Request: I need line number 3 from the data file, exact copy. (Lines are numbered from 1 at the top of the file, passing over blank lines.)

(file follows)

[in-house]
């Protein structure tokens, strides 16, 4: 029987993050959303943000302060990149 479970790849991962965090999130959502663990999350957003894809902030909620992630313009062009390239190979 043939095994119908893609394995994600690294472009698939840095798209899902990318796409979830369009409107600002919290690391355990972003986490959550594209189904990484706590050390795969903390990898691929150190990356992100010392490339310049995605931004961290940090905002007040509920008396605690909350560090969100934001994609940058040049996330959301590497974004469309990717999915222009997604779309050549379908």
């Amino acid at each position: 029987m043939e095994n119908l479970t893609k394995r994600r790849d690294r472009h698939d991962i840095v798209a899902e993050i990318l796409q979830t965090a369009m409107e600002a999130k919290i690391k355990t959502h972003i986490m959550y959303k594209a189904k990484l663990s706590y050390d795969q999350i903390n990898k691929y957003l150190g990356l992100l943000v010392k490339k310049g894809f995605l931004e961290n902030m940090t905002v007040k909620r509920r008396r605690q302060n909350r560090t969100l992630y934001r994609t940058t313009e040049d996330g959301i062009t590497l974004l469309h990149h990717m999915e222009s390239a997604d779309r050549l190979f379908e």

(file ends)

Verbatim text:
């Amino acid at each position: 029987m043939e095994n119908l479970t893609k394995r994600r790849d690294r472009h698939d991962i840095v798209a899902e993050i990318l796409q979830t965090a369009m409107e600002a999130k919290i690391k355990t959502h972003i986490m959550y959303k594209a189904k990484l663990s706590y050390d795969q999350i903390n990898k691929y957003l150190g990356l992100l943000v010392k490339k310049g894809f995605l931004e961290n902030m940090t905002v007040k909620r509920r008396r605690q302060n909350r560090t969100l992630y934001r994609t940058t313009e040049d996330g959301i062009t590497l974004l469309h990149h990717m999915e222009s390239a997604d779309r050549l190979f379908e």